Wikidata
Wikidata-logo-en.svg
Wikidata main page (2019).png
Main page of Wikidata in November 2019
Type of site
Available inMultiple languages
Founded29 October 2012; 8 years ago (2012-10-29)[1]
EditorWikimedia community
URLwww.wikidata.org Edit this at Wikidata
CommercialNo
RegistrationOptional

Wikidata is a collaboratively edited multilingual knowledge graph hosted by the Wikimedia Foundation. It is a common source of open data that Wikimedia projects such as Wikipedia,[2][3] and anyone else, can use under the CC0 public domain license. Wikidata is powered by the software Wikibase.[4]

Concept

This diagram shows the most important terms used in Wikidata.

Wikidata is a document-oriented database, focused on items, which represent any kind of topics, concepts, or objects. Each item is allocated a unique, persistent identifier, a positive integer prefixed with the upper-case letter Q, known as a "QID". This enables the basic information required to identify the topic that the item covers to be translated without favouring any language.

Examples of items include 1988 Summer Olympics (Q8470), love (Q316), Elvis Presley (Q303), and Gorilla (Q36611).

Item labels need not be unique. For example, there are two items named "Elvis Presley": Elvis Presley (Q303) represents the American singer and actor, and Elvis Presley (Q610926) represents his self-titled album.

But the label and the description text needs to be unique together. So, an Item is related with a unique identifier (QID). An identifier is linked to a pair: a label and a description, to dissolve any ambiguity.

Item types are general and lexemes.

Main parts

Wikidata screenshot


A layout of the four main components of a phase-1 Wikidata page: the label, description, aliases and interlanguage links.

Fundamentally, an item consists of:

  • Obligatorily, an identifier (the QID), related to a label and a description.
  • Optionally, multiple aliases and some number of statements (and their properties and values).

Statements

Wikidata screenshot
Three statements from Wikidata's item on the planet Mars (Q111). Values include links to other items and to Wikimedia Commons.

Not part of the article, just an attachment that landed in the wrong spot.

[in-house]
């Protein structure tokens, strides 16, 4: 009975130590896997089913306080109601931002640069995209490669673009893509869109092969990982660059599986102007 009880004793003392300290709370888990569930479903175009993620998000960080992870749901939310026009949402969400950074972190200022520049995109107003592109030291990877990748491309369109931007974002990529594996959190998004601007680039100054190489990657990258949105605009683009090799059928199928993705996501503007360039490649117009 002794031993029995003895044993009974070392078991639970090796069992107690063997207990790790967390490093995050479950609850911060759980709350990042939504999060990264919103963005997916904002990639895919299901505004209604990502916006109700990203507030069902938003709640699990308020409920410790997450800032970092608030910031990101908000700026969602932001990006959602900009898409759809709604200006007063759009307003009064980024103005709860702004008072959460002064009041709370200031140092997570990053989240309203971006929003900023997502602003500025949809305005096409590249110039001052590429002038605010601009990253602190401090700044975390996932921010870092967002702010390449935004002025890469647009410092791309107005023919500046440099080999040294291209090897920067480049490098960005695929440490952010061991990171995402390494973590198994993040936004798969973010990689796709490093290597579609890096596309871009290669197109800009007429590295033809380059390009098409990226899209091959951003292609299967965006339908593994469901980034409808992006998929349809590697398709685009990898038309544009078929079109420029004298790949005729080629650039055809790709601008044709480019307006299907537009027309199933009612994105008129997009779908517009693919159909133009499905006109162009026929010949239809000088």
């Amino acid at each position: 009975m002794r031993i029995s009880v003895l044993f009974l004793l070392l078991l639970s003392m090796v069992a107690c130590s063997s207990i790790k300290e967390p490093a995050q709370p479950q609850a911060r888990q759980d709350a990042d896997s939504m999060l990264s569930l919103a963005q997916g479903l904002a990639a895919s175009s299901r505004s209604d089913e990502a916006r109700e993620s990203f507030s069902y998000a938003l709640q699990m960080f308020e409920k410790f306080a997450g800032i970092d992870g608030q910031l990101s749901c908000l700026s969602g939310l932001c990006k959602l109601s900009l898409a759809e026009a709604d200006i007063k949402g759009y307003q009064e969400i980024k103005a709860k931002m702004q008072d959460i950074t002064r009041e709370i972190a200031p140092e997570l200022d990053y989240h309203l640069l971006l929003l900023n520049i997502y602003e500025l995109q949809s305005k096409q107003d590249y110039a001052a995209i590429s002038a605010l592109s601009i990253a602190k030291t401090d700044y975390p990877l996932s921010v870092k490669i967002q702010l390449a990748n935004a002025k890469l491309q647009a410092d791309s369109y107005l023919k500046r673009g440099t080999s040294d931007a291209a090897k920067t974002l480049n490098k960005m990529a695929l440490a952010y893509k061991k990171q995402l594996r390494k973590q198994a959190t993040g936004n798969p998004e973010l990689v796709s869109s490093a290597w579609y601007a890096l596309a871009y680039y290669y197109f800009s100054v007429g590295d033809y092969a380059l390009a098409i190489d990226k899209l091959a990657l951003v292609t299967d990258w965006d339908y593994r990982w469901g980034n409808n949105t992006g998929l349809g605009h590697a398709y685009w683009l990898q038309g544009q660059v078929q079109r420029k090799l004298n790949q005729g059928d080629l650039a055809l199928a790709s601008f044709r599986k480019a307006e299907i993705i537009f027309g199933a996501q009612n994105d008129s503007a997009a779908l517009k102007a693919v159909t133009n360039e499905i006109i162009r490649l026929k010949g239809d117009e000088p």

Statements are how any information known about an item is recorded in Wikidata. Formally, they consist of key-value pairs, which match a property (such as "author", or "publication date") with one or more entity values (such as "Sir Arthur Conan Doyle" or "1902"). For example, the informal English statement "milk is white" would be encoded by a statement pairing the property color (P462) with the value white (Q23444) under the item milk (Q8495).

Statements may map a property to more than one value. For example, the "occupation" property for Marie Curie could be linked with the values "physicist" and "chemist", to reflect the fact that she engaged in both occupations.[5]

Values may take on many types including other Wikidata items, strings, numbers, or media files. Properties prescribe what types of values they may be paired with. For example, the property official website (P856) may only be paired with values of type "URL".[6]

Property and value

Example of a simple statement consisting of one property-value pair

Wikidata's method of structuring data involves two main elements: properties and values of those properties (termed "items" in Wikidata's terminology).[7][8]

A property describes the data value of a statement and can be thought of as a category of data, for example, color (P462) for the data value blue (Q1088) or education for a person item.

As said, properties, when paired with values, form a statement in Wikidata. Values can include qualifiers.

The most used property is instance of (P31), which is used on more than 95,000,000 item pages.[9]

Properties have their own pages on Wikidata and as an item can include several properties, this results in a linked data structure of pages, under the same statement.

Properties may also define more complex rules about their intended usage, termed constraints. For example, the capital (P36) property includes a "single value constraint", reflecting the reality that (typically) territories have only one capital city. Constraints are treated as testing alerts and hints, rather than inviolable rules.[10]

Optionally, qualifiers can be used to refine the meaning of a statement by providing additional information that applies to the scope of the statement, within the values. For example, the property "population" could be modified with a qualifier such as "as of 2011". Values in the statements may also be annotated with references, pointing to a source backing up the statement's content.[11]

Lexemes

In linguistics, a lexeme is a unit of lexical meaning. Similarly, Wikidata's lexemes are items with a structure that makes them more suitable to store lexicographical data. Besides storing the language to which the lexeme refers, they have a section for forms and a section for senses.[12]

Development

The creation of the project was funded by donations from the Allen Institute for Artificial Intelligence, the Gordon and Betty Moore Foundation, and Google, Inc., totaling 1.3 million.[13][14] The development of the project is mainly driven by Wikimedia Deutschland under the management of Lydia Pintscher, and was originally split into three phases:[15]

  1. Centralising interlanguage links – links between Wikipedia articles about the same topic in different languages.
  2. Providing a central place for infobox data for all Wikipedias.
  3. Creating and updating list articles based on data in Wikidata and linking to other Wikimedia sister projects, including
    Wikipedia screenshot